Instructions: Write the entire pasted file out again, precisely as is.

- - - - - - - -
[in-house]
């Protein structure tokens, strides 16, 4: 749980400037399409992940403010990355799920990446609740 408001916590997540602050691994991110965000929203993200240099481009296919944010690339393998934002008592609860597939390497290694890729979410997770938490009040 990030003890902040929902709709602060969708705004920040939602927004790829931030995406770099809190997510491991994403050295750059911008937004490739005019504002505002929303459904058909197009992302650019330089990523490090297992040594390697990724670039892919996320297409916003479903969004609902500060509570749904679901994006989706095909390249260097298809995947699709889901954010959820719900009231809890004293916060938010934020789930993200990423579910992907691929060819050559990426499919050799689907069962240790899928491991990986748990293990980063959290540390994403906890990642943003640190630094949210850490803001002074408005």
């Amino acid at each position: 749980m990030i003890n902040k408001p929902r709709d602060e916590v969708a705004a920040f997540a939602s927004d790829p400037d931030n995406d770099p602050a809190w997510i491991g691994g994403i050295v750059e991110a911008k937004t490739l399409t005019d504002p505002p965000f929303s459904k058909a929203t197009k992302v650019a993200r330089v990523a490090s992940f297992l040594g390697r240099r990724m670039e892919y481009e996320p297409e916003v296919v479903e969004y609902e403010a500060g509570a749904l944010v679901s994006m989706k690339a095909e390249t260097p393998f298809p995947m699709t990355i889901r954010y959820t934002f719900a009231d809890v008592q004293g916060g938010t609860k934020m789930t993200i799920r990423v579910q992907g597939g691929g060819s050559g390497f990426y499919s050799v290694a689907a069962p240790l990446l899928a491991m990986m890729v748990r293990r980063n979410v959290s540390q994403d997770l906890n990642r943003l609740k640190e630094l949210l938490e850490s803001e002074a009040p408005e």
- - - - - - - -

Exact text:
[in-house]
């Protein structure tokens, strides 16, 4: 749980400037399409992940403010990355799920990446609740 408001916590997540602050691994991110965000929203993200240099481009296919944010690339393998934002008592609860597939390497290694890729979410997770938490009040 990030003890902040929902709709602060969708705004920040939602927004790829931030995406770099809190997510491991994403050295750059911008937004490739005019504002505002929303459904058909197009992302650019330089990523490090297992040594390697990724670039892919996320297409916003479903969004609902500060509570749904679901994006989706095909390249260097298809995947699709889901954010959820719900009231809890004293916060938010934020789930993200990423579910992907691929060819050559990426499919050799689907069962240790899928491991990986748990293990980063959290540390994403906890990642943003640190630094949210850490803001002074408005």
């Amino acid at each position: 749980m990030i003890n902040k408001p929902r709709d602060e916590v969708a705004a920040f997540a939602s927004d790829p400037d931030n995406d770099p602050a809190w997510i491991g691994g994403i050295v750059e991110a911008k937004t490739l399409t005019d504002p505002p965000f929303s459904k058909a929203t197009k992302v650019a993200r330089v990523a490090s992940f297992l040594g390697r240099r990724m670039e892919y481009e996320p297409e916003v296919v479903e969004y609902e403010a500060g509570a749904l944010v679901s994006m989706k690339a095909e390249t260097p393998f298809p995947m699709t990355i889901r954010y959820t934002f719900a009231d809890v008592q004293g916060g938010t609860k934020m789930t993200i799920r990423v579910q992907g597939g691929g060819s050559g390497f990426y499919s050799v290694a689907a069962p240790l990446l899928a491991m990986m890729v748990r293990r980063n979410v959290s540390q994403d997770l906890n990642r943003l609740k640190e630094l949210l938490e850490s803001e002074a009040p408005e």